Isaksen, I.S.A. and Granier, C. and Myhre, G. and Berntsen, T. and Dalsøren, S. B. and Gauss, M. and Klimont, Z. and Benestad, R. and Bousquet, P. and Collins, W.J. and Cox, T. and Eyring, Veronika and Fowler, D. and Fuzzi, S. and Jöckel, Patrick and Laj, P. and Lohmann, U. and Maione, M. and Monks, P.S. and Prevot, A.S.H. and Raes, F. and Richter, A. and Rognerud, B. and Schulz, M. and Shindell, D.T. and Stevenson, D.S. and Storelvmo, T. and Wang, W.-C. and van Weele, M. and Wild, M. and Wuebbles, D. (2009) Atmospheric composition change: Climate–Chemistry interactions. Atmospheric Environment, 43, pp. 5138-5192. DOI: 10.1016/j.atmosenv.2009.08.003. ISSN 1352-2310.
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Chemically active climate compounds are either primary compounds like methane (CH4), removed by oxidation in the atmosphere, or secondary compounds like ozone (O3), sulfate and organic aerosols, both formed and removed in the atmosphere. Man-induced climate–chemistry interaction is a two-way process: Emissions of pollutants change the atmospheric composition contributing to climate change through the aforementioned climate components, and climate change, through changes in temperature, dynamics, the hydrological cycle, atmospheric stability, and biosphere-atmosphere interactions, affects the atmospheric composition and oxidation processes in the troposphere. Here we present progress in our understanding of processes of importance for climate–chemistry interactions, and their contributions to changes in atmospheric composition and climate forcing. A key factor is the oxidation potential involving compounds like O3 and the hydroxyl radical (OH). Reported studies represent both current andfuture changes. Reported results include new estimates of radiative forcing based on extensive model studies of chemically active climate compounds like O3, and of particles inducing both direct and indirect effects. Through EU projects like ACCENT, QUANTIFY, and the AeroCom project, extensive studies on regional and sector-wise differences in the impact on atmospheric distribution are performed. Studies have shown that land-based emissions have a different effect on climate than ship and aircraft emissions, and different measures are needed to reduce the climate impact. Several areas where climate change can affect the tropospheric oxidation process and the chemical composition are identified. This can take place through enhanced stratospheric–tropospheric exchange of ozone, more frequent periods with stable conditions favoring pollution build up over industrial areas, enhanced temperature induced biogenic emissions, methane releases from permafrost thawing, and enhanced concentration through reduced biospheric uptake. During the last 5–10 years, new observational data have been made available and used for model validation and the study of atmospheric processes. Although there are significant uncertainties in the modeling of composition changes, access to new observational data has improved modeling capability. Emission scenarios for the coming decades have a large uncertainty range, in particular with respect to regional trends, leading to a significant uncertainty range in estimated regional composition changes and climate impact.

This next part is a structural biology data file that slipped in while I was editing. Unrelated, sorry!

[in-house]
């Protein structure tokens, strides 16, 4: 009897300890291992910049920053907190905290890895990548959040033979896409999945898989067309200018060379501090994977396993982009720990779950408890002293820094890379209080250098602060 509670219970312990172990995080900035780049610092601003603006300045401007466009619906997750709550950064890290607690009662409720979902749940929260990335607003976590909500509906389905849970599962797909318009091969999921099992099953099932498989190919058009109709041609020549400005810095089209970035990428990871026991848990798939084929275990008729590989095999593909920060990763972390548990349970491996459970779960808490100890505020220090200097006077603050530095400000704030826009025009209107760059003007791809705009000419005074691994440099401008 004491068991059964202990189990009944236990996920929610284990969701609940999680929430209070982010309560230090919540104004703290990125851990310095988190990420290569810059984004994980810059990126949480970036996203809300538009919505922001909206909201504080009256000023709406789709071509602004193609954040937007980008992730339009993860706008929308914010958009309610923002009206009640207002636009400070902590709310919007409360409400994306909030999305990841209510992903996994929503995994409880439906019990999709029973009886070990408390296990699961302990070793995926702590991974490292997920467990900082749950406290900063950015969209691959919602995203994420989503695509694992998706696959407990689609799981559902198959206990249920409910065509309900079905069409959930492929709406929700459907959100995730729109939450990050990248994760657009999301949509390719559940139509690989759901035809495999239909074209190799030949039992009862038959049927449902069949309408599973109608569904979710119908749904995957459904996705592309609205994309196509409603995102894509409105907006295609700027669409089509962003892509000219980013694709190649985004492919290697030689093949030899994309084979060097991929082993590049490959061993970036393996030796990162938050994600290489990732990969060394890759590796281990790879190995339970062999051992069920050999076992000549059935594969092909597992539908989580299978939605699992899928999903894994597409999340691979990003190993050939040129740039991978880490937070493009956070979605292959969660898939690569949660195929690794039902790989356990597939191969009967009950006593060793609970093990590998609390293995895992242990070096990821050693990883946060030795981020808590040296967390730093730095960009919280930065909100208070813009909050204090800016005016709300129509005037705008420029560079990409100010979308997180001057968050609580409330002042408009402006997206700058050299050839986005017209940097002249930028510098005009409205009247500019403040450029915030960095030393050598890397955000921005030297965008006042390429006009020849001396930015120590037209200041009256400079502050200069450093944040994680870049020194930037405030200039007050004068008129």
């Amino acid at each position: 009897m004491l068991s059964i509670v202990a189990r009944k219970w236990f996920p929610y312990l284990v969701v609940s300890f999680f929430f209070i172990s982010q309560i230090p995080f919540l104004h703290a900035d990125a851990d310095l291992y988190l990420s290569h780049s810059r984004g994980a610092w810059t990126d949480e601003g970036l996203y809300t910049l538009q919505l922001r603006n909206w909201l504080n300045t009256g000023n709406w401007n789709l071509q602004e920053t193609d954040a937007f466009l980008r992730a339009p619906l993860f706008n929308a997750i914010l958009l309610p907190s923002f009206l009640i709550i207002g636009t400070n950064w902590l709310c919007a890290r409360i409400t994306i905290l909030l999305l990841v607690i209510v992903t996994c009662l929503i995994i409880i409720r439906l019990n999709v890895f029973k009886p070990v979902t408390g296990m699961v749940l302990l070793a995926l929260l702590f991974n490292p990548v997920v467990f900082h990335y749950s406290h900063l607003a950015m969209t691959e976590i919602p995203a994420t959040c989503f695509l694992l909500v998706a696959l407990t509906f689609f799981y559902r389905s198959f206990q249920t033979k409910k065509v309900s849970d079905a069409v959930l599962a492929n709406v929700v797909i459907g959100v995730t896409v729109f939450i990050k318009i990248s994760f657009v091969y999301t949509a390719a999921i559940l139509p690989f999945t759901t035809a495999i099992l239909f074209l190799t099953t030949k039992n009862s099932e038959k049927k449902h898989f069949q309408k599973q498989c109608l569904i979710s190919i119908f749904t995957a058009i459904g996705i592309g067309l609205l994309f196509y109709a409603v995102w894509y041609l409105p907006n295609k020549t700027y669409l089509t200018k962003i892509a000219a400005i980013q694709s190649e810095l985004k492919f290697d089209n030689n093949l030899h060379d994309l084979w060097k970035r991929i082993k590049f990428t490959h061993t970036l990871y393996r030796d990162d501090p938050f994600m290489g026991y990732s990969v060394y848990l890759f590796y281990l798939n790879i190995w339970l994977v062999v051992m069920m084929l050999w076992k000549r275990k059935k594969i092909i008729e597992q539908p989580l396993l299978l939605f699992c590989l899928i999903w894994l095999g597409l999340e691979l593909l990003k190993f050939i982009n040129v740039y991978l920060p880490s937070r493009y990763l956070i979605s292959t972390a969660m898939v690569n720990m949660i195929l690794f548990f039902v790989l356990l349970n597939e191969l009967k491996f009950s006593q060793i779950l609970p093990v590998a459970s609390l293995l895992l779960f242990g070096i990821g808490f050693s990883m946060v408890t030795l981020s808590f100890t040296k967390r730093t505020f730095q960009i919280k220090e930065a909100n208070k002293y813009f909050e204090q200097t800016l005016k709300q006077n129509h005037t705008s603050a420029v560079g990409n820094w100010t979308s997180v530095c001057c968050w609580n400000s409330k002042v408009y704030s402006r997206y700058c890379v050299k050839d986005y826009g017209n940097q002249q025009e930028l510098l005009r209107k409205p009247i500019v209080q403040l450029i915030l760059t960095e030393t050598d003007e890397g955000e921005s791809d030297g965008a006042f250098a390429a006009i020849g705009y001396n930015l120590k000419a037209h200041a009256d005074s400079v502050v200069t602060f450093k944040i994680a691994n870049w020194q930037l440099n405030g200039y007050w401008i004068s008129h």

|Title:||Atmospheric composition change: Climate–Chemistry interactions|
|Journal or Publication Title:||Atmospheric Environment|
|In Open Access:||No|
|In ISI Web of Science:||Yes|
|Page Range:||pp. 5138-5192|
|Keywords:||Atmosphere climate chemistry, Feedbacks modelling|
|HGF - Research field:||Aeronautics, Space and Transport (old)|
|HGF - Program:||Space (old)|
|HGF - Program Themes:||W EO - Erdbeobachtung|
|DLR - Research area:||Space|
|DLR - Program:||W EO - Erdbeobachtung|
|DLR - Research theme (Project):||W - Vorhaben Atmosphären- und Klimaforschung (old)|
|Institutes and Institutions:||Institute of Atmospheric Physics > Atmospheric Dynamics|
|Deposited By:||Eyring, PD Dr. habil. Veronika|
|Deposited On:||03 Dec 2009 16:03|
|Last Modified:||15 Apr 2016 09:15|
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